UZH-Logo

Maintenance Infos

Temporal patterns of alcohol consumption and alcohol-related road accidents in young swiss men: seasonal, weekday and public holiday effects


Foster, Simon; Gmel, Gerhard; Estévez, Natalia; Bähler, Caroline; Mohler-Kuo, Meichun (2015). Temporal patterns of alcohol consumption and alcohol-related road accidents in young swiss men: seasonal, weekday and public holiday effects. Alcohol and Alcoholism, 50(5):565-572.

Abstract

AIMS: To assess seasonal, weekday, and public holiday effects on alcohol-related road accidents and drinking diaries among young Swiss men.
METHODS: Federal road accident data (35,485 accidents) from Switzerland and drinking diary data from a large cohort of young Swiss men (11,930 subjects) were analysed for temporal effects by calendar week, weekday and public holiday (Christmas, New Years, National Day). Alcohol-related accidents were analysed using rate ratios for observed versus expected numbers of accidents and proportions of alcohol-related accidents relative to the total number. Drinking diaries were analysed for the proportion of drinkers, median number of drinks consumed, and the 90th percentile's number of drinks consumed.
RESULTS: Several parallel peaks were identified in alcohol-related accidents and drinking diaries. These included increases on Fridays and Saturdays, with Saturday drinking extending until early Sunday morning, an increase during the summer on workdays but not weekends, an increase at the end of the year, and increases on public holidays and the evening before.
CONCLUSIONS: Our results suggest specific time-windows that are associated with increases in drinking and alcohol-related harm. Established prevention measures should be enforced during these time-windows to reduce associated peaks.

Abstract

AIMS: To assess seasonal, weekday, and public holiday effects on alcohol-related road accidents and drinking diaries among young Swiss men.
METHODS: Federal road accident data (35,485 accidents) from Switzerland and drinking diary data from a large cohort of young Swiss men (11,930 subjects) were analysed for temporal effects by calendar week, weekday and public holiday (Christmas, New Years, National Day). Alcohol-related accidents were analysed using rate ratios for observed versus expected numbers of accidents and proportions of alcohol-related accidents relative to the total number. Drinking diaries were analysed for the proportion of drinkers, median number of drinks consumed, and the 90th percentile's number of drinks consumed.
RESULTS: Several parallel peaks were identified in alcohol-related accidents and drinking diaries. These included increases on Fridays and Saturdays, with Saturday drinking extending until early Sunday morning, an increase during the summer on workdays but not weekends, an increase at the end of the year, and increases on public holidays and the evening before.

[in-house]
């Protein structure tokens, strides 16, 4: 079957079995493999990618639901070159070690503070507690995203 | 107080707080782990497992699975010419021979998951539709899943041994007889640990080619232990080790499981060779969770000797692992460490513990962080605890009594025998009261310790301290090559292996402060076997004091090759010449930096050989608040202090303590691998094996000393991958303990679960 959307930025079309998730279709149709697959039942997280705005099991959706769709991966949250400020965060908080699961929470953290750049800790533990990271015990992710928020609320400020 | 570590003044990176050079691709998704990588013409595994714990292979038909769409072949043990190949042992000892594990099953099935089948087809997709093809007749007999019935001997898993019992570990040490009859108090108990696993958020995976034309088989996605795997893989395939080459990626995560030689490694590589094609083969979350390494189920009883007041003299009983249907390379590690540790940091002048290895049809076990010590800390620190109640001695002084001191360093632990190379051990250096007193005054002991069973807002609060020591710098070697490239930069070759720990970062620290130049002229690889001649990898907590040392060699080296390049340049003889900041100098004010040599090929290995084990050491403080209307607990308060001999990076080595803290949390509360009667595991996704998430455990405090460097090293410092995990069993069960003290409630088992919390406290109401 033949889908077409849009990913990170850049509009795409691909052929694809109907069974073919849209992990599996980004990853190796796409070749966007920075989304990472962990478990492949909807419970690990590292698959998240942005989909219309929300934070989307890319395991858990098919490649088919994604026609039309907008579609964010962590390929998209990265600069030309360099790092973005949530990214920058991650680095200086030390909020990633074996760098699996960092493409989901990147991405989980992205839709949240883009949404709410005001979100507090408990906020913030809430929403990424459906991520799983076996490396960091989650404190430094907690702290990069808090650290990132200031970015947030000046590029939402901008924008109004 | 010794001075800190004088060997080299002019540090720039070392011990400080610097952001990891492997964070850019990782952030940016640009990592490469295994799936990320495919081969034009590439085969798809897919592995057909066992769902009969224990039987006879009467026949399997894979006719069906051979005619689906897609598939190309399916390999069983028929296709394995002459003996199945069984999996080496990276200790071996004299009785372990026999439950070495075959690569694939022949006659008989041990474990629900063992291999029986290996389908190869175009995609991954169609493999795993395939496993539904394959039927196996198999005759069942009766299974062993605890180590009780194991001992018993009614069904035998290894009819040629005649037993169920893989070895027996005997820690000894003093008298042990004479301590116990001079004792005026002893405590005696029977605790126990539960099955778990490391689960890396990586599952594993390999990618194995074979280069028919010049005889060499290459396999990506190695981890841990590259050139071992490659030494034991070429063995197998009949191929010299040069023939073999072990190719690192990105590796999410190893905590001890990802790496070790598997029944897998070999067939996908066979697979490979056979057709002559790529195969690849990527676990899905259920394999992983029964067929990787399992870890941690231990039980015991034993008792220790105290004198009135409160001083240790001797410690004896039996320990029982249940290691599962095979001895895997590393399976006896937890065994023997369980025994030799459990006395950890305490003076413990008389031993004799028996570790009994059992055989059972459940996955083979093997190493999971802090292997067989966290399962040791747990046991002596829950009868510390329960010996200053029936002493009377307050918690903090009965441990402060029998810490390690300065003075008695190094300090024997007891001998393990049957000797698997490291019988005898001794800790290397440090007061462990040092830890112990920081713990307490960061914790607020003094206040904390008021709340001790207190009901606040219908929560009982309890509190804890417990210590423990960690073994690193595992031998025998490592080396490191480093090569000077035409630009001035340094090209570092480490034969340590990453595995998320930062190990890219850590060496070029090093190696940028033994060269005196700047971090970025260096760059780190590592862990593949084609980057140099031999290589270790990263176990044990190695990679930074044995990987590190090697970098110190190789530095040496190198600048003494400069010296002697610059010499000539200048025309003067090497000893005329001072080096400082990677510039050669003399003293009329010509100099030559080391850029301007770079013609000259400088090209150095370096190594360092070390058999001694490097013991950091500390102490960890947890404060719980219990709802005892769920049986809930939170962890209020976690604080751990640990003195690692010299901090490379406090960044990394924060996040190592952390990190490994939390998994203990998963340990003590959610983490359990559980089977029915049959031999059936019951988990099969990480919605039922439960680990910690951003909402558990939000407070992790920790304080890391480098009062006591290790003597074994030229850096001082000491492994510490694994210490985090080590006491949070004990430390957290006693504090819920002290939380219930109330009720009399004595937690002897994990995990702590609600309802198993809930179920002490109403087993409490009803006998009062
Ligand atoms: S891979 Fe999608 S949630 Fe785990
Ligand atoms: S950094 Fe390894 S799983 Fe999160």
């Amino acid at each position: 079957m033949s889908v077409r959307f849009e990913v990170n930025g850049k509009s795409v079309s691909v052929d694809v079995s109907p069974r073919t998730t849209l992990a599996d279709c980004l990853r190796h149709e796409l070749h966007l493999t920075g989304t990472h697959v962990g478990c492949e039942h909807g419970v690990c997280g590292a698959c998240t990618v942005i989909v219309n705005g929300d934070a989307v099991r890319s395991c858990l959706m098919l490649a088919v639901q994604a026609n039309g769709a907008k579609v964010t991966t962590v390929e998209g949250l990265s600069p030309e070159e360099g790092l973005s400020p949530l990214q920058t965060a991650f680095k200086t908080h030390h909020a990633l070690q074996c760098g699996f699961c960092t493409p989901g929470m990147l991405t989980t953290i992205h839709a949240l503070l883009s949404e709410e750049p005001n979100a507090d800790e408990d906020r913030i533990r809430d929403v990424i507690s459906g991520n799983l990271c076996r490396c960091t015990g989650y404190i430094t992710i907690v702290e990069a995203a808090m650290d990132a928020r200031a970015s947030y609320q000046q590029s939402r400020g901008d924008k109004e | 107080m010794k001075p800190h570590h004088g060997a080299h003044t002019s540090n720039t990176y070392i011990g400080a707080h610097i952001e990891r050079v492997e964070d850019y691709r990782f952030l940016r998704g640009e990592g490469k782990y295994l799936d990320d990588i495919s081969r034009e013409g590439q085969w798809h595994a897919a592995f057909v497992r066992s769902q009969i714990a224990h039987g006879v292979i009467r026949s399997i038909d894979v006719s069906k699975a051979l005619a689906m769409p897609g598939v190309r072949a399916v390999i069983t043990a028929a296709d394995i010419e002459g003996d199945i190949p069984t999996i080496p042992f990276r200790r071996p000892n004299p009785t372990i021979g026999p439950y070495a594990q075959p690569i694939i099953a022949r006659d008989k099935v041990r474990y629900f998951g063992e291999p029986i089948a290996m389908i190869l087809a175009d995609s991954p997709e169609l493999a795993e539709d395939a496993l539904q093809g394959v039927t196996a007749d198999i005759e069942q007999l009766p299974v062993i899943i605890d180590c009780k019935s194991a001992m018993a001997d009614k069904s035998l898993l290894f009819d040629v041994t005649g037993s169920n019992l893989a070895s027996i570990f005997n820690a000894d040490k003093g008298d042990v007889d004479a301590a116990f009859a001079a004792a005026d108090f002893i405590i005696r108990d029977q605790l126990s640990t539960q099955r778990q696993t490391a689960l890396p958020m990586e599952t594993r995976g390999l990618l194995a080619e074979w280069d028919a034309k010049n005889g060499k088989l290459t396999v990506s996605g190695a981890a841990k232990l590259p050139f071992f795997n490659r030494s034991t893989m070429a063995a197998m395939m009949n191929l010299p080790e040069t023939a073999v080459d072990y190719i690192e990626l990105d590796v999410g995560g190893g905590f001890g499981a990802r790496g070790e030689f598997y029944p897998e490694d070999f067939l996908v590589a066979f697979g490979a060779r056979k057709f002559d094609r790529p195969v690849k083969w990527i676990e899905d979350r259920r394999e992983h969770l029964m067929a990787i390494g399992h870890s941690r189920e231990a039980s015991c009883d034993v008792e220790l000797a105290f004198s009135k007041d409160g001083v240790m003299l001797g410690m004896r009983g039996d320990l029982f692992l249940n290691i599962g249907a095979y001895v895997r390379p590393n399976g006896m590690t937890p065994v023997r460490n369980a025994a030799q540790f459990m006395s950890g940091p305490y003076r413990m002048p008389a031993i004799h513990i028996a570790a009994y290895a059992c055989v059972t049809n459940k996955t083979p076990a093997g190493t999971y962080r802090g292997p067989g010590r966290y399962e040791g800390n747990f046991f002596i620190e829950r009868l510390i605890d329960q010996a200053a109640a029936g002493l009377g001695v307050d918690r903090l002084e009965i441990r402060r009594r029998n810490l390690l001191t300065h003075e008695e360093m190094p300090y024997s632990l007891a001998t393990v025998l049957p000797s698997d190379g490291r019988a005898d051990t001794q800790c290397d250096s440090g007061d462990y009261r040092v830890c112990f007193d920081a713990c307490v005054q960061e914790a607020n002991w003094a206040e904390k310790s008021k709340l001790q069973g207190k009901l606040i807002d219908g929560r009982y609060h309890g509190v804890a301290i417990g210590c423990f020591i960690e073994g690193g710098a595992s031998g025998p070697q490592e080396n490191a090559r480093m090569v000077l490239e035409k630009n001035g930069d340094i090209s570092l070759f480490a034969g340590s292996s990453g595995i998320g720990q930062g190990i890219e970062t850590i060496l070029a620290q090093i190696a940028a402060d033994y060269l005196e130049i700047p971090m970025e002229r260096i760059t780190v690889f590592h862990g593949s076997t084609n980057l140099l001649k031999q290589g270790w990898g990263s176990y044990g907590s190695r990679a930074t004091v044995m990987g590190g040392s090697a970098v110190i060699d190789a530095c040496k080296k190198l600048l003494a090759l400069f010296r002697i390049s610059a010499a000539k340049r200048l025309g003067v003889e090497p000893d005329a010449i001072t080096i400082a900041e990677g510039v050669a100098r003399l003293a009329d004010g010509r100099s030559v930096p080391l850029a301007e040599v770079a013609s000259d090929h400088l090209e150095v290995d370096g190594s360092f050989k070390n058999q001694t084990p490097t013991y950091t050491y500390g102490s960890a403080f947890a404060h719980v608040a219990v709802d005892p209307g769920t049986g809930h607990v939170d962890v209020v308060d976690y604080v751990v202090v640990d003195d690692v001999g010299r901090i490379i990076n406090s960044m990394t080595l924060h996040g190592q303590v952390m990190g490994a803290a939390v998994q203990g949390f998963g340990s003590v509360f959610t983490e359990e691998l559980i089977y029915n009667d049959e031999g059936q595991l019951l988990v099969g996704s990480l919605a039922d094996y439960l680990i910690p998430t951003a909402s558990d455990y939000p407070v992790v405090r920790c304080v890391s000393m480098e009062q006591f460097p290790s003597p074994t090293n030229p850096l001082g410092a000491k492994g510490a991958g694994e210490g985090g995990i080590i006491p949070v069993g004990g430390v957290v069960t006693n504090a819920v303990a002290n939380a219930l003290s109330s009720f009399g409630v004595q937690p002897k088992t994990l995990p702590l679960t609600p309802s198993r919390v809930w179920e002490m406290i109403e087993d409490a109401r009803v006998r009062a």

CONCLUSIONS: Our results suggest specific time-windows that are associated with increases in drinking and alcohol-related harm. Established prevention measures should be enforced during these time-windows to reduce associated peaks.

Citations

2 citations in Web of Science®
3 citations in Scopus®
Google Scholar™

Altmetrics

Additional indexing

Item Type:Journal Article, refereed, original work
Communities & Collections:04 Faculty of Medicine > Epidemiology, Biostatistics and Prevention Institute (EBPI)
Dewey Decimal Classification:610 Medicine & health
Language:English
Date:September 2015
Deposited On:17 Dec 2015 11:01
Last Modified:05 Apr 2016 19:42
Publisher:Oxford University Press
ISSN:0735-0414
Free access at:Publisher DOI. An embargo period may apply.
Publisher DOI:https://doi.org/10.1093/alcalc/agv037
PubMed ID:25904720

Download

Full text not available from this repository.
View at publisher

TrendTerms

TrendTerms displays relevant terms of the abstract of this publication and related documents on a map. The terms and their relations were extracted from ZORA using word statistics. Their timelines are taken from ZORA as well. The bubble size of a term is proportional to the number of documents where the term occurs. Red, orange, yellow and green colors are used for terms that occur in the current document; red indicates high interlinkedness of a term with other terms, orange, yellow and green decreasing interlinkedness. Blue is used for terms that have a relation with the terms in this document, but occur in other documents.
You can navigate and zoom the map. Mouse-hovering a term displays its timeline, clicking it yields the associated documents.

Author Collaborations